The film became a permanent part of pop culture when its language, styles, and queer culture began to be used by big Hollywood names like Madonna and RuPaul. Madonna essentially commandeered voguing dance moves from the Harlem queer community, and RuPaul was heavily inspired by the movie. Unfortunately, the darker parts of the film are still a part of American culture today. The struggles that queer identities faced in the 90s are still very real – with racism, poverty, and anti-trans hate.
Female Trouble (1974)
Queer cinema cannot be mentioned without John Waters, a pioneer of LGBT + independent filmmaking. Waters is known for the bizarre, the outlandish, and the flamboyant. He is an outcast who loves outcasts, and he makes sure the world knows it. He is known for using drag queens and queer people in his movies, many of which went on to become cult films.
Waters has made an array of films over his career, but one of his best is still Female Trouble. Dawn Davenport, played by legendary drag icon, Divine, turns to a life of crime after her straight-laced parents won’t give her what she wants. It devolves into a bizarre and violent film after she gives birth to an obnoxious child. The movie was wholeheartedly for queer audiences, which had never been done before. Waters made a habit of it because he never wanted to make movies for straight people.
Sunday Bloody Sunday (1971)
Sunday Bloody Sunday was a breath of fresh air during a time of straight, white cinema. It was an exhilarating achievement for its time because it was full of queer characters who lived their lives normally, just like the straight protagonists in every other movie.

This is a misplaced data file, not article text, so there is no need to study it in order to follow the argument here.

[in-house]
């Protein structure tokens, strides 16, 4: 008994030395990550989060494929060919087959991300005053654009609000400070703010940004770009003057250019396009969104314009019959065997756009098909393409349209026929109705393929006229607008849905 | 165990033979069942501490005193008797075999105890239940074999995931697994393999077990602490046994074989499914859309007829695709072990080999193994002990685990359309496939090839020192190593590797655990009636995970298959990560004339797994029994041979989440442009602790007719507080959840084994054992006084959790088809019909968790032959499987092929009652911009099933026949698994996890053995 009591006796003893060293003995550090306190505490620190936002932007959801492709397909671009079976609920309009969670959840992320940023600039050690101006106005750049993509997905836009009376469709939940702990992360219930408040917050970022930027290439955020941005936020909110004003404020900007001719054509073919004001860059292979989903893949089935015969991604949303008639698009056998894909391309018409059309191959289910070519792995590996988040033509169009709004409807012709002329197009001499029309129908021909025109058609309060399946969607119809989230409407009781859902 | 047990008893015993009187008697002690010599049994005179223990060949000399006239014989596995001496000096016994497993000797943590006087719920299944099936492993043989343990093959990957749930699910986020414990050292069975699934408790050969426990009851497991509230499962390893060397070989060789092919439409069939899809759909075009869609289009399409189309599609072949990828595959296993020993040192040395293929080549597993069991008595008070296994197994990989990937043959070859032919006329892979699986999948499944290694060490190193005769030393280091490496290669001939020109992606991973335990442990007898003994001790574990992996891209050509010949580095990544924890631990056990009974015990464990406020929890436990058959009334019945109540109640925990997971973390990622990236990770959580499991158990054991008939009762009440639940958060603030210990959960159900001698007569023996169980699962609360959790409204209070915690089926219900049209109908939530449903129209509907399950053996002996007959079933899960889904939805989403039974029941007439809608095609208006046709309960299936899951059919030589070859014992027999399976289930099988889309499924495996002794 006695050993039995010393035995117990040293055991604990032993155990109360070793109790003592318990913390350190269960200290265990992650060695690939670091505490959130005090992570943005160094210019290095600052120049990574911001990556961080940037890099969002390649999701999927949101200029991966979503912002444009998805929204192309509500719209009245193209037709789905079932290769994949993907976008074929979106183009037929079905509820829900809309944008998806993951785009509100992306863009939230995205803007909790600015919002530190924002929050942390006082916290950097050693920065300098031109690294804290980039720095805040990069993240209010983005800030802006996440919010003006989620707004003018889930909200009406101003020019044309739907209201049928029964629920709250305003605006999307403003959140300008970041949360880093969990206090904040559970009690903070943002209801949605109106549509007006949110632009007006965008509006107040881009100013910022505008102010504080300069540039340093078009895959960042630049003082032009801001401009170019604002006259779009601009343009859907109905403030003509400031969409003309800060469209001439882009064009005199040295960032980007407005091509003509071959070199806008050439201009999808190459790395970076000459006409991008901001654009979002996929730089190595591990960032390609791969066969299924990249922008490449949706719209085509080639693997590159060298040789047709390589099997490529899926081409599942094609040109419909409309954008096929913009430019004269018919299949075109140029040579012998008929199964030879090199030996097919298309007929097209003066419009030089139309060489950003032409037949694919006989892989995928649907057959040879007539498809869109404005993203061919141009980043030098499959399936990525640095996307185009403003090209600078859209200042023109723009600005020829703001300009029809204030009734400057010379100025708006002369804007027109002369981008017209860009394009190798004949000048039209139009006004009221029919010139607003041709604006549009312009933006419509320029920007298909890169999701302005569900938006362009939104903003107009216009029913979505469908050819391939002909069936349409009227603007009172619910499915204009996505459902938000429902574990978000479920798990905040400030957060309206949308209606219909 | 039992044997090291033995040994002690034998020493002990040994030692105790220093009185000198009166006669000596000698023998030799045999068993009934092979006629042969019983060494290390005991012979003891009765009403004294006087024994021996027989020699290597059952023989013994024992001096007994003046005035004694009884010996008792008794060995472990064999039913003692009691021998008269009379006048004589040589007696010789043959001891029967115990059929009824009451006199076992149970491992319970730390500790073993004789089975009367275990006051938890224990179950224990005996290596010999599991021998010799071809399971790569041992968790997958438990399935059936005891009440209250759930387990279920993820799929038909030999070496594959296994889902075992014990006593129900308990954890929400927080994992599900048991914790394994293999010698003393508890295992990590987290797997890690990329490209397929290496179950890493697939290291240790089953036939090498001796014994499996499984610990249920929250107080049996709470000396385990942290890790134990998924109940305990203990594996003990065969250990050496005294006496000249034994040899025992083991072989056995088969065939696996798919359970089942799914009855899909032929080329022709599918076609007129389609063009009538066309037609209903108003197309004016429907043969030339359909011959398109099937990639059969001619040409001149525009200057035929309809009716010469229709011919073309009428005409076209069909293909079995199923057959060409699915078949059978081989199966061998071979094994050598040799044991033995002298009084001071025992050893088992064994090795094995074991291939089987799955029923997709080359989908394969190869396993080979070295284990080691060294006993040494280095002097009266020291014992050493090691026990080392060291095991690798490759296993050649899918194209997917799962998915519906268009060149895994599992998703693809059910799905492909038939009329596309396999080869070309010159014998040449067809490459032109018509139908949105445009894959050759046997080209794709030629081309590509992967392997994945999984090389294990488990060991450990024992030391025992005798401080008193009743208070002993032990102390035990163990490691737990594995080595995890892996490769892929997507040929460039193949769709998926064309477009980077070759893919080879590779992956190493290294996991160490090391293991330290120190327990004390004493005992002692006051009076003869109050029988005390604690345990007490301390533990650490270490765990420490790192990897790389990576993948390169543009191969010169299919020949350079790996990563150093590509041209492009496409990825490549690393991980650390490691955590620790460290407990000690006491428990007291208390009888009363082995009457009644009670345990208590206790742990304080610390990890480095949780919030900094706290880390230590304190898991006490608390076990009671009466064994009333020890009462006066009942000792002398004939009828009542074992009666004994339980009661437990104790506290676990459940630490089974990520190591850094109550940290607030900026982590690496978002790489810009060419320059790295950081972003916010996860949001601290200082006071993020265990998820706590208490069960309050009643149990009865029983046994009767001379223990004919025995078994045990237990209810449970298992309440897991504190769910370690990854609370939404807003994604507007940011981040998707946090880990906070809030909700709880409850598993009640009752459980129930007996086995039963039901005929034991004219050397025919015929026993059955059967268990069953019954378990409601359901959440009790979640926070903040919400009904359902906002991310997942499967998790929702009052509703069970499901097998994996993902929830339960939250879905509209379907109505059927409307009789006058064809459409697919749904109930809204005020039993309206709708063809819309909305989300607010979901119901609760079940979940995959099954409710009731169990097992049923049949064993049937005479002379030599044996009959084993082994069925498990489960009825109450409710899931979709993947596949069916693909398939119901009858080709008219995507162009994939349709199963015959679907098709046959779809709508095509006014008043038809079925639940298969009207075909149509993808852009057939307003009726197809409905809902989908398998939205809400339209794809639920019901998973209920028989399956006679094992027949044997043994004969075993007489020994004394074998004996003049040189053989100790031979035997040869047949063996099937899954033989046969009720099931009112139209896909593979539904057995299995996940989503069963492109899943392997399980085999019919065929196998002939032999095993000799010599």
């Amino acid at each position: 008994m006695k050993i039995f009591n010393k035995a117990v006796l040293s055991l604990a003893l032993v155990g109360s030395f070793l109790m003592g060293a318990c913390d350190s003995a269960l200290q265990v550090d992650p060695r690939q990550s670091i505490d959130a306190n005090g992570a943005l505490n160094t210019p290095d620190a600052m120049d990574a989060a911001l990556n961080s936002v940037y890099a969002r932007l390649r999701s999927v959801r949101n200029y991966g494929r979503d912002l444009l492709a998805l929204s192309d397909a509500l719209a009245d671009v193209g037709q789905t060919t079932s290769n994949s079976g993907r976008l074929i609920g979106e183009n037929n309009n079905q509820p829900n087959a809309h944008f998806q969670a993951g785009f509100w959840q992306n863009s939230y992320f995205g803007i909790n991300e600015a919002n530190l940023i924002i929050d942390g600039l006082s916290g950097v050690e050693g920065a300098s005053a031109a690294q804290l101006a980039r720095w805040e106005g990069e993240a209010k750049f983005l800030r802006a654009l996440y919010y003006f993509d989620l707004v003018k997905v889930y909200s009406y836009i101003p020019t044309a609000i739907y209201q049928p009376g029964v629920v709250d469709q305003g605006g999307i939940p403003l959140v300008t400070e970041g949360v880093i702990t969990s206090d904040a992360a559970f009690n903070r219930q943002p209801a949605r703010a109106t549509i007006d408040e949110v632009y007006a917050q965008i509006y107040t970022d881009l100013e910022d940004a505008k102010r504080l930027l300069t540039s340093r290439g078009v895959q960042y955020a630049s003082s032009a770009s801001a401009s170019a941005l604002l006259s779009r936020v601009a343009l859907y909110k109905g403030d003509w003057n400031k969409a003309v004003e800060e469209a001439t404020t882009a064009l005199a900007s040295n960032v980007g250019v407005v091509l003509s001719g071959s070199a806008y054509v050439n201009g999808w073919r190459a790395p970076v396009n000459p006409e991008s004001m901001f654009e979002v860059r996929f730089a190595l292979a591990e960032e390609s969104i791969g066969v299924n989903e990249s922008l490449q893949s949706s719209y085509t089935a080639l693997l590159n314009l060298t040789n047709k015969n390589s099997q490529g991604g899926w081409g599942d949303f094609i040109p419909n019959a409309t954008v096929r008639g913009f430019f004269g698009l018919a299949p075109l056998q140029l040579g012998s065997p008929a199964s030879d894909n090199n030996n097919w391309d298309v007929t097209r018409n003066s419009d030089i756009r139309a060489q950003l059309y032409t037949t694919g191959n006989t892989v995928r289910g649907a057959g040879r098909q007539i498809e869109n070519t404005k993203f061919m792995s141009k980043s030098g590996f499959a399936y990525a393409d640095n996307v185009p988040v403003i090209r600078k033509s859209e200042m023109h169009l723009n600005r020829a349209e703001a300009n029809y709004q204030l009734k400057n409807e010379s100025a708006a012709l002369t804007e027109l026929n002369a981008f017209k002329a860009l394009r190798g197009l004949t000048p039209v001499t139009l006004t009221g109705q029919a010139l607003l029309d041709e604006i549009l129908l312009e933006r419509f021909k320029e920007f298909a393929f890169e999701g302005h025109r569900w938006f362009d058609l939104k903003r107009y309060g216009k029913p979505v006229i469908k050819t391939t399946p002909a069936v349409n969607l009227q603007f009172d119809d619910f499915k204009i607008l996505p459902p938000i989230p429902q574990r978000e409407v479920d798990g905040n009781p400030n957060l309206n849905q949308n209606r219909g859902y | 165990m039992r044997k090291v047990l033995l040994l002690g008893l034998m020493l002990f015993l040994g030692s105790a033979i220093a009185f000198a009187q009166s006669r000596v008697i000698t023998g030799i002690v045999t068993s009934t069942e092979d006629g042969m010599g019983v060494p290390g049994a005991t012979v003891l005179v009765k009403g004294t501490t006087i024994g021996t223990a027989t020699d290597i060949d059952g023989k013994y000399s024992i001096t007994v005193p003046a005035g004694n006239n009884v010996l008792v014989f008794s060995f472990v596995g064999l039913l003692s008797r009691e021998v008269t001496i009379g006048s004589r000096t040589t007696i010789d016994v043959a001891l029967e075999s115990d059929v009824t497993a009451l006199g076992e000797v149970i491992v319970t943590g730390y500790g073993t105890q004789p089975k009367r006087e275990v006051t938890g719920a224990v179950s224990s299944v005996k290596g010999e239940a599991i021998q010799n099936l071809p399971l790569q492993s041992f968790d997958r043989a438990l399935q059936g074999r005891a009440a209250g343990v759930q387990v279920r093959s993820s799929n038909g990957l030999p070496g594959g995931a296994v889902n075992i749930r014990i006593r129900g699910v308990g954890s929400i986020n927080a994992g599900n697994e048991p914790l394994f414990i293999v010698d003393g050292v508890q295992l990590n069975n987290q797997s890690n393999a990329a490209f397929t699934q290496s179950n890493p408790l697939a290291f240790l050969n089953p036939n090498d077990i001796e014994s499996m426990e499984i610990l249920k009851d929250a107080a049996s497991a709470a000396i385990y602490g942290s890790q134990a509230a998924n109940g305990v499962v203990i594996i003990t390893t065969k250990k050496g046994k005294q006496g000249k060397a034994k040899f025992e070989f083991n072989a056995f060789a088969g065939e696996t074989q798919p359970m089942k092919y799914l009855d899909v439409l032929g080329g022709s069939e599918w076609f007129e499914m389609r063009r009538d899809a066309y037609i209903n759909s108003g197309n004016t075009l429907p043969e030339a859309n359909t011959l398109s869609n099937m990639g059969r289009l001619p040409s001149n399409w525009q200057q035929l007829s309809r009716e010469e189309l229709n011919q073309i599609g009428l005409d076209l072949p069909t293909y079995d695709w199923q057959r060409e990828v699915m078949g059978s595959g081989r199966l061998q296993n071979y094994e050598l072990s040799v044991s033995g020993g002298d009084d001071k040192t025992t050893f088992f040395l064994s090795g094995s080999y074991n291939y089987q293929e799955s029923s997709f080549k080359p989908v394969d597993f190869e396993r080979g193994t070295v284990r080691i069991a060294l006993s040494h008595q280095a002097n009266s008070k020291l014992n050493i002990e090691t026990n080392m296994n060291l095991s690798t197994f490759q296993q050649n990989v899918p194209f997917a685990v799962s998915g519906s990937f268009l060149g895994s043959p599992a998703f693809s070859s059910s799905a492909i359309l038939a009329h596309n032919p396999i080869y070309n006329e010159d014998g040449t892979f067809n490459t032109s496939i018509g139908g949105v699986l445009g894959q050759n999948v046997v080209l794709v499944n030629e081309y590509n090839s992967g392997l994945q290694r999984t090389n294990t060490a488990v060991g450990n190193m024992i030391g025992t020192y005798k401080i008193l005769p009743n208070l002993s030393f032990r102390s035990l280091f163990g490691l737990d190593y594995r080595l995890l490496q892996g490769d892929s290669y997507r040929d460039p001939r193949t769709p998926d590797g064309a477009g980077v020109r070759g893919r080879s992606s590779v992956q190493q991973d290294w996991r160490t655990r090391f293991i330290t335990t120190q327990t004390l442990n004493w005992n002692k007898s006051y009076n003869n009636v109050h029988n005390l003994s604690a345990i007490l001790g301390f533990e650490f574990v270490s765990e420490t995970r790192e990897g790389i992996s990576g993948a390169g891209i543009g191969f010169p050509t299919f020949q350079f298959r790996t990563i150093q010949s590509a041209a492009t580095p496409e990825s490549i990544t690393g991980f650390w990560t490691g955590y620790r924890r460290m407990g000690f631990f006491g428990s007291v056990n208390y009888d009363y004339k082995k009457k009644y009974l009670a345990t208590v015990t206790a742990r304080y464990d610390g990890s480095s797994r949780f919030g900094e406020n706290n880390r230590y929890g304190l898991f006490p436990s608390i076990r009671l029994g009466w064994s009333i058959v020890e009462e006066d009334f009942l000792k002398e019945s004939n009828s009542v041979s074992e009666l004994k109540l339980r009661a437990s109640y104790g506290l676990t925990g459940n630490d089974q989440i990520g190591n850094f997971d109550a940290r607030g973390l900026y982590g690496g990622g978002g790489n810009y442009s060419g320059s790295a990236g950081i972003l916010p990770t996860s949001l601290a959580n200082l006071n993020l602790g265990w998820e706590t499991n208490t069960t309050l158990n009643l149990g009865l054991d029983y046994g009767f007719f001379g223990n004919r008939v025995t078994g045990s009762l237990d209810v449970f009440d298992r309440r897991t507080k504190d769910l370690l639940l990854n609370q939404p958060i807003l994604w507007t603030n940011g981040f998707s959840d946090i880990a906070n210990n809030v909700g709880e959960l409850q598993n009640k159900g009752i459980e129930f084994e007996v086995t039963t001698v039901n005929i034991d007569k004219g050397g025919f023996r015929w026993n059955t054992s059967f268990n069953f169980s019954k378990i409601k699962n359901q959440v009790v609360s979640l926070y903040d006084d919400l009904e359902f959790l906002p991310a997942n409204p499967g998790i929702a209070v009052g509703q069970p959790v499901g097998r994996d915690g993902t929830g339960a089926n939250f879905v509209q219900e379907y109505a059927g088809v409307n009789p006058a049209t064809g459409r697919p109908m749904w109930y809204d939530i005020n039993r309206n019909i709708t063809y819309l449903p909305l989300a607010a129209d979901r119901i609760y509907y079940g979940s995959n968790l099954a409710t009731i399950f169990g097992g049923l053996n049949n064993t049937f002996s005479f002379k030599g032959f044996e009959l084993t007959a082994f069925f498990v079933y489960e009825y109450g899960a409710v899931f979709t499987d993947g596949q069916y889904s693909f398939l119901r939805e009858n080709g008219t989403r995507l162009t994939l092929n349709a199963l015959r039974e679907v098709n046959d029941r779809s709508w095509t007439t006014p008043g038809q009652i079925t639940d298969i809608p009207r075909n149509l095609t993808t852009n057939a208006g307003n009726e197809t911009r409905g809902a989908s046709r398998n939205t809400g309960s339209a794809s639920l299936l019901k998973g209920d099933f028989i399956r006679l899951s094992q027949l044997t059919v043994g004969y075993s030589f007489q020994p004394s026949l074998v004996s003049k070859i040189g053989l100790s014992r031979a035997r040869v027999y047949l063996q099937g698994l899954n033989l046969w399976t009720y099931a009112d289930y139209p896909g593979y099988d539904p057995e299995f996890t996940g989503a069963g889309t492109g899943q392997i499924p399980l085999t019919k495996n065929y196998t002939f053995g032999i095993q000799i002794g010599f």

None of the characters were tortured souls or hiding their sexuality, they loved, argued, and enjoyed each other’s company, just as it should be. The movie explored how a divorced woman falls in love with a bisexual artist, a young man who is also dating an older male doctor. The lives and relationships of these queer characters are treated with complete normalcy which is what made it so special in the 70s.
Bound is one of the most underrated queer gems to come out of the 90s. It stars Jennifer Tilly as Violet, and Gina Gershon as Corky, two women who fall in love with each other and assemble a plan to escape from Violet’s mob boyfriend.
The film was written and directed by transgender icons, Lana and Lilly Wachowskiand was one of the few thrillers at the time to present a realistic lesbian relationship. Bound was full of passionate chemistry between its female actresses, and there had never been a portrayal of such an electric queer relationship before. It became the starting point for Hollywood’s highest-profile trans filmmakers.
Desert Hearts (1985)
Queer movies in the 80s were full of harmful stereotypes about the LGBT + community. Many films released around the time equated queer people with villains and violence, like Cruising, Dressed To Killand The Silence of the Lambs. Thankfully, Desert Hearts broke that pattern.
Desert Hearts follows a New York professor who divorces her husband and falls in love with a woman in 1959 Reno. The story is full of vibrancy and passion, and never comes close to tragedy or suffering. This was a much-needed film in the time of queer coding and trans serial killers.
Brokeback Mountain (2005)
While Brokeback Mountain veers on harmful tropes and uses straight actors, it deserves a spot in queer cinema history for the role it played in pop culture. It helped change the way that mainstream audiences viewed queer love and identity. It was a huge deal at the time for two major actors like Heath Ledger and Jake Gyllenhaal to portray openly gay romance.
The movie follows two men as they struggle with their sexual identities and feelings for each other. Their affair lasts for years until tragedy strikes. Though the movie lost Best Picture at the Academy Awards, it started a significant discussion with studio heads who saw that mainstream audiences could accept queer content.